Hellboy II: The Golden Army

I quite liked the first Hellboy film, which came out back in 2004. Despite a plot which didn’t make a lot of sense, it was stylish and funny and basically a satisfying action-adventure film. So I was enthusiastic about the sequel, Hellboy II: The Golden Army. I’d hoped that director Guillermo del Toro had learned through doing Pan’s Labyrinth to tell a better story and that Hellboy II would be a more serious, dramatic and sensical film than its predecessor.

My hope was completely misplaced, and I was quite disappointed in the film.

The film opens with a scene in the 1950s in which Hellboy’s father, Trevor Bruttenholm (John Hurt), tells the story of the Golden Army, an indestructible, unbeatable mechanical army created by goblins and controlled by elves to fight mankind, until the king of the elves was saddened by the bloodshed and came to a truce with humanity and agreed to put the Golden Army away forever. Unfortunately his son, Prince Nuada (Luke Goss), feels this has doomed the elves to eventual extinction, and embarks on a plan to gain the three pieces of the crown which can control the army, and awaken them and conquer the world.

In the present day, Hellboy (Ron Perlman) is living with Liz Sherman (Selma Blair), but their relationship is rocky at best. During a mission to clean up after an attack by Prince Nuada, Abe Sapien (Doug Jones) learns that Liz is pregnant, and Hellboy reveals his existence to the world, to the frustration of his boss, Tom Manning (Jeffrey Tambor). This causes the government to send the ectoplasmic Johann Krauss (voiced by Seth Macfarlane) to take control of the Bureau of Paranormal Research and Defense. The team goes to seek the mythical Troll Market, where they meet and rescue Prince Nuada’s twin sister Nuala (Anna Walton), who has the third piece of the crown, and whom Abe falls in love with. But Nuada tracks them down and critically wounds Hellboy, forcing the team to decide whether to deal with him or try to defeat him, even though they haven’t had much success so far. They end up going to confront him in Ireland at the resting place of the Golden Army.

It’s difficult to know where to begin with how badly this film goes wrong. Fundamentally, Hellboy is about two things: Modern unearthing and explorations of ancient mythical beings, and big monsters hitting each other. So while the myth of the Golden Army is a fine starting point, the sequence in which the team tries to fight off a horde of ravenous tooth fairies is just disgusting and no fun at all. Seeing people eaten alive is just gross, and I wish we could declare a moratorium on it in films like this. Yuck.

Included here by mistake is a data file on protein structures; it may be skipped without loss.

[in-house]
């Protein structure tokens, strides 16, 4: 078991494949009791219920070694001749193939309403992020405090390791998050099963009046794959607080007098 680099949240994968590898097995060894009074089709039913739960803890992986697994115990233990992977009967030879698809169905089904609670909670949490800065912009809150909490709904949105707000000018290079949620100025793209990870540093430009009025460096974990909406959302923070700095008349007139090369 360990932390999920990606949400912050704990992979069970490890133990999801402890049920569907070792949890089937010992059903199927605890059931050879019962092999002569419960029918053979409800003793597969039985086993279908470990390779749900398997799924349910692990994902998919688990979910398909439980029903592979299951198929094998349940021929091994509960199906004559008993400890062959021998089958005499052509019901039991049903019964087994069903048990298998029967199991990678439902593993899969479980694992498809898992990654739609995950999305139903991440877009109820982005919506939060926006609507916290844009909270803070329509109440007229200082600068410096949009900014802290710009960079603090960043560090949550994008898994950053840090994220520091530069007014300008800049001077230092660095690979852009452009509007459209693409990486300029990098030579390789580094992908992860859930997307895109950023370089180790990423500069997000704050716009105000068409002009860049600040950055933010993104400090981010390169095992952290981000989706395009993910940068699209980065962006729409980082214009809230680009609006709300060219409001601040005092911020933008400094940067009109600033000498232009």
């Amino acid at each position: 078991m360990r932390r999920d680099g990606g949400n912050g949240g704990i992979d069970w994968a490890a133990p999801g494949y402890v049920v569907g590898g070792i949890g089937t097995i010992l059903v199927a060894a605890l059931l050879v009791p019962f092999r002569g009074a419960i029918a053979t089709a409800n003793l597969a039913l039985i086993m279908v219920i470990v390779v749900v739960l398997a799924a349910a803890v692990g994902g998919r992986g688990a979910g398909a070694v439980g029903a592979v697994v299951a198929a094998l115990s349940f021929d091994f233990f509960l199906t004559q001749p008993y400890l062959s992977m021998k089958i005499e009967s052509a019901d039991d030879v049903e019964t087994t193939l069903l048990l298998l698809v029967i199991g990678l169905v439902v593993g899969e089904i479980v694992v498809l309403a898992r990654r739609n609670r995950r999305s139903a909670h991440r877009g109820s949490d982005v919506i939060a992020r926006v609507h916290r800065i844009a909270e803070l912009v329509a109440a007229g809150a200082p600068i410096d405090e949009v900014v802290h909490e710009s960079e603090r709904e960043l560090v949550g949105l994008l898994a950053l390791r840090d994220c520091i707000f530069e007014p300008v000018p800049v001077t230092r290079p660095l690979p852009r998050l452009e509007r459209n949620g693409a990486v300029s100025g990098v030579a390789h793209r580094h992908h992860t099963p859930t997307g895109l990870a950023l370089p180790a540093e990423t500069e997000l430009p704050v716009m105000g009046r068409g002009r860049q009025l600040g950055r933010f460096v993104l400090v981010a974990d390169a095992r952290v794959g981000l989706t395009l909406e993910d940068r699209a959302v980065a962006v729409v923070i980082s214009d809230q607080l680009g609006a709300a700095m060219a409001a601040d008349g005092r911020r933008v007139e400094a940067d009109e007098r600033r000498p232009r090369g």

The romance between Hellboy and Liz, and also between Abe and Nuala, both are handled so heavy-handedly that they’re pretty painful to watch. There’s a scene in which Hellboy and Abe get drunk talking about women, and although it has a couple of funny lines, it really feels wrongheaded. Not to mention rather insulting to Liz, who’s mostly treated as a fifth wheel, even if she is one who can blow up a building with her mind.

Hellboy isn’t a very subtle character, but he acts so stupidly here from time to time that it’s hard to be sympathetic to him, and seeing Johann teach him a lesson seems well-deserved, but also quite a departure from the comic books, in which he has both brawn and brains. Del Toro tries awfully hard to show that Hellboy is more like the monsters he fights than the people he protects and that they’ll eventually turn on him, but again he beats us over the head with it – and then just sort of drops it in the latter part of the film – that it’s completely unconvincing. Johann experiences a sudden and unexplained change in attitude late in the film as well, which really makes no sense at all.

The best part of the film is the final sequence, which starts with them meeting a goblin who agrees to take them to the army and also find someone who can heal Hellboy – which turns out to be the Angel of Death. And then we have the confrontation with Nuada and the Army itself, and the Army is indeed very cool and badass, and the final fate of Nuada is also quite well done. Even before they got to the Angel I was thinking, “Gee, I want a lot more of this and a lot less of what we’ve been watching for the first 90 minutes.”

I think Del Toro really lost sight of what makes Hellboy interesting and fun, and tried way too hard to make some points about Hellboy’s unique situation and his relationship with Liz, and it all sunk quickly under the weight of its heavy-handedness. So rather than being an improvement on the first film, Hellboy II feels like a bit of an embarrassment. And a huge disappointment.